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Development of four conceptually different New Plant Breeding Techniques (NPBTs)
The objective of CHIC’s in this area is to develop four different methods for genome editing of chicory. These methods differ in their degree of ‘DNA invasiveness’: the extent to which CRISPR genes are introduced into the plant’s DNA. In the end, all four methods lead to identical genetic outcomes.
CHIC methods related to the presence of CRISPR DNA in the chicory plant’s DNA
These two methods are based on stable integration of CRISPR genes in the chicory genome, leading to so called transgenic chicory plants. After the CRISPR genes have done their work, the genes are removed from the genome. In the 1st method the crossing and selection will be used to select offspring plants without the CRISPR genes and with the desired mutation. In method 2, specialized enzymes will be used to remove the CRISPR genes from the plant’s DNA, so making crosses is not needed.
During the 1st two years of the project, thanks to applying the 1st method we have obtained transgenic chicory plants. These plants are now being analyzed for functional edits in the chosen target genes: genes involved in the production of the enzyme germacrene A synthase. This enzyme is essential for the production of terpenes.
Methods related to the non-presence of CRISPR genes in the plant’s DNA
These two methods are based on administering CRISPR tools to chicory cells without incorporating CRISPR genes in the plant’s DNA.
In method 3 plasmid-DNA that harbours CRISPR genes, is introduced into individual chicory cells. Plasmid DNA is best known from bacteria: circular DNA molecules that encode important traits. After introduction into a chicory cell, the CRISPR DNA is expressed and the CRISPR tools are being assembled in the cell. The plasmid DNA is eventually degraded.
In method 4 the CRISPR tools, protein and guiding RNA, are assembled outside the plant cell and then introduced into plant cells. This way there is no CRISPR DNA entering the plant cells.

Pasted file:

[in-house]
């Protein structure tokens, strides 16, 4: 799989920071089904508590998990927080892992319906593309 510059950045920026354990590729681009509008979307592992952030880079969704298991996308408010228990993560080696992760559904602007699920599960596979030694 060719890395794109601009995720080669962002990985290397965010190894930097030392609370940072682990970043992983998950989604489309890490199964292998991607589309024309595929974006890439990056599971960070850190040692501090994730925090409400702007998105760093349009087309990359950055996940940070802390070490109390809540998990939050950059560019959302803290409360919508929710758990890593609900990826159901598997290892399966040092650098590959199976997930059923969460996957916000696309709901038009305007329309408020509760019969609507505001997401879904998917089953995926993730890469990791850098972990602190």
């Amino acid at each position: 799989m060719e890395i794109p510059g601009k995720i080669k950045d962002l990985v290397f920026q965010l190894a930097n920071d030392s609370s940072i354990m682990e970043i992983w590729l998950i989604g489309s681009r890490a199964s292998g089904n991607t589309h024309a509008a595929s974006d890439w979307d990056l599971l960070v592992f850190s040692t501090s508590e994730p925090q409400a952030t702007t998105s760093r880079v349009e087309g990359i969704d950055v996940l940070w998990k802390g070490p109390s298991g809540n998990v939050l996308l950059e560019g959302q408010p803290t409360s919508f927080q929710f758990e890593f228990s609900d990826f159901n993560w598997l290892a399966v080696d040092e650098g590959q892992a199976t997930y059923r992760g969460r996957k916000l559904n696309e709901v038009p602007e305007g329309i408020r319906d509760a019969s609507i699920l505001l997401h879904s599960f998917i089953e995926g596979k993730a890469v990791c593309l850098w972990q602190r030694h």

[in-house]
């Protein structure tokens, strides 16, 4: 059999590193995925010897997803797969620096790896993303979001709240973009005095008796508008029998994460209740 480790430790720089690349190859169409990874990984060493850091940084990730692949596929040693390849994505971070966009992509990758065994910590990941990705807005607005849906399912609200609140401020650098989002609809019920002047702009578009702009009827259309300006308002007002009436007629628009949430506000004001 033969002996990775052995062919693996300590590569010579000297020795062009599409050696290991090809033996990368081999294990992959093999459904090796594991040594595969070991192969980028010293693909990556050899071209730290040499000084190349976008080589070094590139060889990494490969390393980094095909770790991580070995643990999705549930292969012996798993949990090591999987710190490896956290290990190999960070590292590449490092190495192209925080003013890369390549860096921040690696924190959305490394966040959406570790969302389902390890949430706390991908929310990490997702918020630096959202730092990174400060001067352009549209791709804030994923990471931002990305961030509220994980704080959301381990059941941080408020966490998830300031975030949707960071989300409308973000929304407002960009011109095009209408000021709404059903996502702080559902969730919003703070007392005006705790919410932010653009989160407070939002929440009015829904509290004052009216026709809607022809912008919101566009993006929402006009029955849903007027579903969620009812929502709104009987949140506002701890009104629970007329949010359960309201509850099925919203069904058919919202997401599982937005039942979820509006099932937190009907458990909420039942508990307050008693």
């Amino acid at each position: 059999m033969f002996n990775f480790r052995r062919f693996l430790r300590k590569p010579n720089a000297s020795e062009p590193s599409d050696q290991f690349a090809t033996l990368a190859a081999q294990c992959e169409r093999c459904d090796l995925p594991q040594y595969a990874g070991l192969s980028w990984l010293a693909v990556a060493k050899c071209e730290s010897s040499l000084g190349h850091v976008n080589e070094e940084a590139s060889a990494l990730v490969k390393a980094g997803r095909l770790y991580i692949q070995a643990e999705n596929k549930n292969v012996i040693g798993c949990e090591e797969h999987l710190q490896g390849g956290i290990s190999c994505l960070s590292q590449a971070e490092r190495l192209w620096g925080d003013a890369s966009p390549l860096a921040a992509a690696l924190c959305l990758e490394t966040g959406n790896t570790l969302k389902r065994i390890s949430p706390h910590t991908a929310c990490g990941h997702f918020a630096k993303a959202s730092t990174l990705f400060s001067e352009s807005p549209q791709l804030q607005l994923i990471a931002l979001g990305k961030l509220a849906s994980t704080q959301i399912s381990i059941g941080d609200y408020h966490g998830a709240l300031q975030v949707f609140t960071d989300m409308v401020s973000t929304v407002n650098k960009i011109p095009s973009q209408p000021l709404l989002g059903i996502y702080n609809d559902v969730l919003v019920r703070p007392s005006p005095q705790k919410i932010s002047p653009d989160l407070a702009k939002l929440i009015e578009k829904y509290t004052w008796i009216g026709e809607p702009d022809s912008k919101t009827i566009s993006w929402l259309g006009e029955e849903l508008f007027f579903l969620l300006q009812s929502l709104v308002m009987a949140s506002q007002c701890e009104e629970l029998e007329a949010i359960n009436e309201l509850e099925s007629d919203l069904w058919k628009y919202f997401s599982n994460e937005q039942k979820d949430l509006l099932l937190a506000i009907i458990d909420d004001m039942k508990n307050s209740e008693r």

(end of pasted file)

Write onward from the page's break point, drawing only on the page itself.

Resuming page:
For all methods we need to treat individual chicory cells (protoplast). The challenge then is to grow complete plants from these single cells. We have shown that this is indeed possible. We have also optimized techniques to introduce plasmid DNA and the CRISPR tools into chicory cells.
This has already resulted in plant cells in which the genes involved in the production of the enzyme germacrene A synthase are permanently disabled, thanks to the small alteration the CRISPR tools made in the plant DNA.
Optimizing the CRISPR tools
One of the CRISPR tools is a guide RNA (gRNA) molecule. The other is an enzyme called Cas9. The gRNA guides the Cas9 enzyme to the place in the plants’ DNA where a mutation is desired. We have designed gRNAs and have shown that they indeed guide the enzyme, enabling it to temporarily break the DNA at the correct place.
We have obtained plants with desired mutations in both chromosome sets (chicory is diploid) and in many or even all the gene copies chicory possesses. We are now testing the plants for the terpene content that may have some type of bioactivity.
The existing DNA screening techniques are not effective to screen plant material for small changes in the DNA in a high throughput manner. Therefore we are developing a new technique, based on techniques one of the partners developed for kiwi.
During 2019, the partners decided to jointly invest into a better assembled genome sequence of chicory, as the available genomic databases were of insufficient quality for our research.
More news about this project:
Researchers make chicory plants without bitter compounds using CRISPR/Cas method
Researchers have used new breeding techniques to develop a chicory variety that no longer contains bitter compounds. The research consortium published their results in the Plant Biotechnology Journal.
Biotechnology from the blue flower: the unnatural, that too is natural
Artists Anna Dumitriu and Alex May will discuss their project “Biotechnology from the Blue Flower” with a panel of experts from the EU Horizon H2020 CHIC project. Chicory is believed to have inspired the notion of the Blue Flower in German Romanticism – a central symbol of the movement.
Spanish chef Jordi Bordas makes CHICque. gourmet aftertastes!
Join us for this fascinating online panel discussion and cooking workshop. “Let’s eat CHICque. Gourmet Aftertastes” opens up the unique art, science and culinary potentials of alternative healthy ingredients in Chicory (Cichorium intybus).